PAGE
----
Rowell leaves options open over Dawe injury

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The Independent Online
England may have to go in against Scotland in Saturday's Grand Slam match at Twickenham with their fifth-choice hooker - a tiro in the position - on the bench if Graham Dawe has to withdraw with the calf strain that caused him to be carried from yesterday's training session in Roehampton. A decision will be taken today.

Dawe, who won four caps in 1987, is due to warm his backside for the 24th time - still eight short of the least-wanted record in English rugby held by his predecessor as reserve hooker, John Olver. To the frustration of both, in all his 57 England appearances Brian Moore has never needed replacing and in the end Olver was glad to gain three caps.

The situation has been complicated because the England A team are in Durban to play Natal on Saturday and Jack Rowell is still considering whether to recall either of the hookers, Mark Regan and Richard Cockerill, who are in South Africa.

Next in line is Bath's former England Under-21 captain, Gareth Adams, who played for Emerging England against another South African province, Northern Transvaal, last Wednesday but has been a hooker only since making the move from flanker at the start of the season.

Otherwise the England session was undisturbed apart from Rob Andrew's minor ankle injury - so minor that it did not prevent him going through his kicking routines. The Scotland forwards and half-backs started their build-up with practice at Murrayfield last night. The team fly to London after today's full session and will train at the London Scottish ground in Richmond tomorrow.

As England began their pre-match preparations at the Bank of England ground Rowell, their manager-coach, was asked not only to contemplate the possibility of coaching England to a Grand Slam in his very first Five Nations season but to place this game in its wider, World Cup context.

Rowell, who if you read between the lines is rather unflattering about where England rugby had got to when he succeeded Geoff Cooke, would for now prefer to think no further than Saturday - even to the extent of declining, yet, to name Will Carling as his World Cup captain.

"Grand Slams are not littered around in rugby union history for anyone," he said. "Therefore this match has to be an end in itself, a self-contained, enthralling competition. On the other hand, if we can clinch the deal on Saturday, it will catapult us to the World Cup.''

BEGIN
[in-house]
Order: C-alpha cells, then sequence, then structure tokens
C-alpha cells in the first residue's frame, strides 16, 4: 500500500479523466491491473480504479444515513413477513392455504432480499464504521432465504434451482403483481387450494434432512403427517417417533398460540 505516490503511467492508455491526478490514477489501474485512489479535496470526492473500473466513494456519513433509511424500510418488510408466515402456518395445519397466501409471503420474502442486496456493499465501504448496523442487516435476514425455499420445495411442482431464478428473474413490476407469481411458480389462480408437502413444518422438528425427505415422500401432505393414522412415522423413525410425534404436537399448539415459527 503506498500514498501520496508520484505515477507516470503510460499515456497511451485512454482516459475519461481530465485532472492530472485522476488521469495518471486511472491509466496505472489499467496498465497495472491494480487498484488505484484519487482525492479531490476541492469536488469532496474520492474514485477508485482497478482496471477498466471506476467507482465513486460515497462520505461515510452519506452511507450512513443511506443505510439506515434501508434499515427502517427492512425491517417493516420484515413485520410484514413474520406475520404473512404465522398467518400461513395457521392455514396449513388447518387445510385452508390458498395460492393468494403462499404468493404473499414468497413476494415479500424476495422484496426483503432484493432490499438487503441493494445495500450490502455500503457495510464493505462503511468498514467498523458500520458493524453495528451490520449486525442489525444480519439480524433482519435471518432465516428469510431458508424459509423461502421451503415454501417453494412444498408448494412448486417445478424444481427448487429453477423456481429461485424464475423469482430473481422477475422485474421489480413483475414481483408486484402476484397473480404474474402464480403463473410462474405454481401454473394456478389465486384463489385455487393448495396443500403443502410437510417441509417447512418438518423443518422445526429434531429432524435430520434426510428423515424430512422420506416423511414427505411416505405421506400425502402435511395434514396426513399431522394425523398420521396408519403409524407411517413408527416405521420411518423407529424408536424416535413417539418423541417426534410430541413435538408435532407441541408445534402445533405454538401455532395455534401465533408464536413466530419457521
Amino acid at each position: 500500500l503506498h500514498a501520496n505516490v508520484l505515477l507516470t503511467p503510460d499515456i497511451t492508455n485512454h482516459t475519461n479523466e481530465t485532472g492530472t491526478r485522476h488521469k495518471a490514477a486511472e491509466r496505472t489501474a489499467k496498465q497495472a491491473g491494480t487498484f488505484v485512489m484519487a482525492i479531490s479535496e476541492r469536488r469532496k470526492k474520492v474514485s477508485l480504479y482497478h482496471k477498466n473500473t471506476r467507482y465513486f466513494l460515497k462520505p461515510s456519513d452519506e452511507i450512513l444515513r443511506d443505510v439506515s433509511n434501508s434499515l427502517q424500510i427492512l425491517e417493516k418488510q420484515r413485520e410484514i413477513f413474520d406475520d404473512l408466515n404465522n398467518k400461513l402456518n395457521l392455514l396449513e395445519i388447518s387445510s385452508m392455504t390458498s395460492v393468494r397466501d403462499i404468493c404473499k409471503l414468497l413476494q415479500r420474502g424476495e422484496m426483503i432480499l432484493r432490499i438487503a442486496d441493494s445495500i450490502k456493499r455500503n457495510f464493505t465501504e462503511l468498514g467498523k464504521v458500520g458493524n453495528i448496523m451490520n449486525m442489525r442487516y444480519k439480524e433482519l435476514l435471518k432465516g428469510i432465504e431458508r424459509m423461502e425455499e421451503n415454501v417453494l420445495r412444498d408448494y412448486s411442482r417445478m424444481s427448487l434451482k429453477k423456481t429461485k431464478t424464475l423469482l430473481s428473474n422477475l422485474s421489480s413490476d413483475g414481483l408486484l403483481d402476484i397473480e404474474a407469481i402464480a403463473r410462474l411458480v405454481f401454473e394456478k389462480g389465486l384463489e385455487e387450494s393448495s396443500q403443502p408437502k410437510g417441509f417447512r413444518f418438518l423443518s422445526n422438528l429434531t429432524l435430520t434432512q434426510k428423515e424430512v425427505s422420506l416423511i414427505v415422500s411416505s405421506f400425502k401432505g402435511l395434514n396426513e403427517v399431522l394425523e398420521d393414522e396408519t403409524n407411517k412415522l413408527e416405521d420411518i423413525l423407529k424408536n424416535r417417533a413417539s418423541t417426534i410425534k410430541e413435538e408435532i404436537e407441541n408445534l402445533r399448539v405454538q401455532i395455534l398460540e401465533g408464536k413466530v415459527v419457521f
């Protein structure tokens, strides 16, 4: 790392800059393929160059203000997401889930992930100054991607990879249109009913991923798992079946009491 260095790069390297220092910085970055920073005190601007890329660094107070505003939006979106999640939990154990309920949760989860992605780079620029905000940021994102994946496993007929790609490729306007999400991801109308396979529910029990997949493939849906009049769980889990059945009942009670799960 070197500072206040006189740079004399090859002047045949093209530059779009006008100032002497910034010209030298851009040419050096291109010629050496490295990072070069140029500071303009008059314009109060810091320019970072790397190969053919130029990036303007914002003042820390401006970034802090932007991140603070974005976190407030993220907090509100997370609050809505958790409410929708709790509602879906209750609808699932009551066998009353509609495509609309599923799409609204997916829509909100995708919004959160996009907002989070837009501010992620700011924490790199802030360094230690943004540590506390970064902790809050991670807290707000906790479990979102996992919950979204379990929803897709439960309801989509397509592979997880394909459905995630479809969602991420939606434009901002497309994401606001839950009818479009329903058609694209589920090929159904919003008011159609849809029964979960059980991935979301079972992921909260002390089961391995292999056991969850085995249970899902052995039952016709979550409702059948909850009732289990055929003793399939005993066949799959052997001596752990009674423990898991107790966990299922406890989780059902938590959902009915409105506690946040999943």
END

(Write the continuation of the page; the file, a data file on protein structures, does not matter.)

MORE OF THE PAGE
There speaks Rowell the high-powered businessman who will never be satisfied no matter how well England play. "Given the mentality of this England squad, I don't think we will ever get it right - which means there is always the question, where do we go next? Last season their win record was respectable but where was England rugby going?''

Rowell anticipates the month's break since the Wales game will assist in providing an answer. "It's been convenient to take a breather, have a look at things and do some more work on the rugby we aspire to, which is to add more width to the power game we have at the moment and bring in the people wider out like Guscott, the Underwoods and our strike full- back.''

As for Carling, Rowell fooled no one when he suggested he had not thought about his World Cup captain. "We shouldn't really over-focus on the captaincy," he said. "This is about England playing Scotland.''

However, Rowell mysteriously added: "My personal view is that whatever surrounded his appointment to the captaincy when he was 23 he is a better captain now than he was then - and needs to be.''

n Alan Davies, the Wales coach, admitted yesterday he faces "the bullet" if his side lose the Five Nations wooden-spoon decider with Ireland on Saturday. "We are under a fair bit of pressure," Davies said. "All the players know that, but there is no pressure on them. I'm the one that's going to get the bullet if we lose."

Five Nations focus, page 37

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